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Old 06-05-03, 09:05 PM   #1
chainreka
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roadbike handlebars: fatigue, corrosion

What's the word on fatigue and corrosion limits if you want to avoid that dreaded scenario of snapping a handlebar at the worst possible time? Is it basically a wise idea to replace the bars every year if you ride a fair bit?

I don't often replace bar tape...so there gets to be quite a bit of white powdery corrosion under there when I do it. There were a few pits in the metal this time, but not as bad as I've seen before.

I've also accidentally discovered that wrapping the bar in duct tape before installing bar tape almost totally protects the bar from rusting. It must keep the sweat of it. I did this on one side only as I'd lost the rubber strip that fills the rear groove on the Ergo compatible bars, and filled it with a short section of empty cable holder/outer duct taped to the bar. When I went to replace the bar tape (MUCH LATER) I was pleasantly surprised to see almost NO corrosion compared to the other side. For the few extra grams of weight for the duct tape, I'll take the extra peace of mind and economy of bar life.

Of course, metal fatigue is still accumulating. But how serious a problem is that for average road bars? I expect super light weight metal bars may be more prone to failure in this regard?

And final question....CARBON BARS. Potentially excellent fatigue life, great vibration absorbtion, lightweight, won't delaminate or corrode on from sweat alone. The hood clamp could react with carbon and sweat tho? I don't normally spend $ on fancy stuff like this, but I'm wondering if even at the same weight as an alloy bar, if carbon bar offers more comfort, reliability and serviceable life?
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Old 06-05-03, 09:32 PM   #2
Rev.Chuck
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Most companies that make light bars reccomend that you replace their bars once a year(assuming you ride a lot) or after a crash. I have Easton carbon bars and they ride very nice. They are all carbon and the only problems I have seen with carbon are when it is bonded to something else and even this is rare.
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Old 06-06-03, 11:05 AM   #3
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Trad bars have an external Al shim at the clamp. Modern ones tend to have a formed bulge. I suspect the older ones, whilst not as neat-looking, are mechanically more reliable. If the clamp bites into the shim or scores it, then the bar is safe.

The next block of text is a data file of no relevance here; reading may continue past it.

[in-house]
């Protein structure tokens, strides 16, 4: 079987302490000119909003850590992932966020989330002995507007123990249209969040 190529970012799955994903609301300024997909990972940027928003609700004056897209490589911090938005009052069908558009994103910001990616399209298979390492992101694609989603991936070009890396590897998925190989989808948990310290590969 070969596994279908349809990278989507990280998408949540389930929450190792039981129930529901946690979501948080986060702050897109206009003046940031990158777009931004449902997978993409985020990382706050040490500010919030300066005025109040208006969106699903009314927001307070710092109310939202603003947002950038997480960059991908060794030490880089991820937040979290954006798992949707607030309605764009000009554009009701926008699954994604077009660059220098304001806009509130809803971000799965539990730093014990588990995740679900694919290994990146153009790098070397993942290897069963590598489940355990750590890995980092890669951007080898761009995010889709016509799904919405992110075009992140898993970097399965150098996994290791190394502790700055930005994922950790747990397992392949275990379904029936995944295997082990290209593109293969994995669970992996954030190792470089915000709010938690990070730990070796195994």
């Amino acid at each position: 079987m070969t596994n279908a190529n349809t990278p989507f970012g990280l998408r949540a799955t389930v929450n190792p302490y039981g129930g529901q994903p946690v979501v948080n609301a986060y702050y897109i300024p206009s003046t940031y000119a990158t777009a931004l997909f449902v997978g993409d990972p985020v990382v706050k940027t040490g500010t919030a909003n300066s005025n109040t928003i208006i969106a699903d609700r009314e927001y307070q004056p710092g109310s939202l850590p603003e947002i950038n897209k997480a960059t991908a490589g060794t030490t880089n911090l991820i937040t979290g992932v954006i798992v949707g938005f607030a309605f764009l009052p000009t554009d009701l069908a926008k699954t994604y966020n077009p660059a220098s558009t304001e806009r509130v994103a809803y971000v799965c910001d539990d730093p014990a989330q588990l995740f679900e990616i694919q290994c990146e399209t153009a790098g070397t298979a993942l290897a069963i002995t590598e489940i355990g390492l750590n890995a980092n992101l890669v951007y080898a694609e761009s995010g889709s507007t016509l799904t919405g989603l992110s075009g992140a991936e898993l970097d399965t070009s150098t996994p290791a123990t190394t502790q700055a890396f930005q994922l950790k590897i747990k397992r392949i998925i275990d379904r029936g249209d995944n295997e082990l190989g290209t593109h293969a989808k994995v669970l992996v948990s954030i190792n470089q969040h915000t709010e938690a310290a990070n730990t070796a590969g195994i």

The Cyclists Touring Club did a survey of bar breakage, and came to the conclusion that bars break mainly in France. Apart from that there seemed to be no pattern to the data.
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Old 06-06-03, 04:20 PM   #4
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The general rule of thumb is that you need to replace alloy bars, both mountain and road every 2-3 years depending on the amount of time you spend riding, or after a bad crash were they have been damaged. Light weight alloy bars need to be replaced every year like Rev. Chuck mentioned. That said, I have seen some people use alloy bars for more than 5 years without breakage. Seems to me though that doing so is sort of like playing hospital lottery. You don't want to be the unlucky winner in that game.

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Old 06-06-03, 05:14 PM   #5
chainreka
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That's kind of what I figured. Regular bar renewal could be the best insurance policy you'll ever buy. Like Chasbo said, if it does happen, it's highy likely you'll be visiting the emergency ward.

On a similar note, I was incredibly lucky when a steel threaded fork steerer broke years ago in the middle of a ride. First there was a strange sounding clunk, which must have been the main steerer section snapping, then about 1/4 mile later, the last piece that was attached let go...the bars went one way and the front wheel the other. Fortunately I was only traveling at walking pace at the time. The gods were smiling on me...I didn't get a scratch.
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Old 06-08-03, 06:30 AM   #6
dexmax
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i have never seen a handlebar break... But i have seen a stem break... The rider ended up scraping the asphalt... Not very nice to look at... And sure feels................ it happens...
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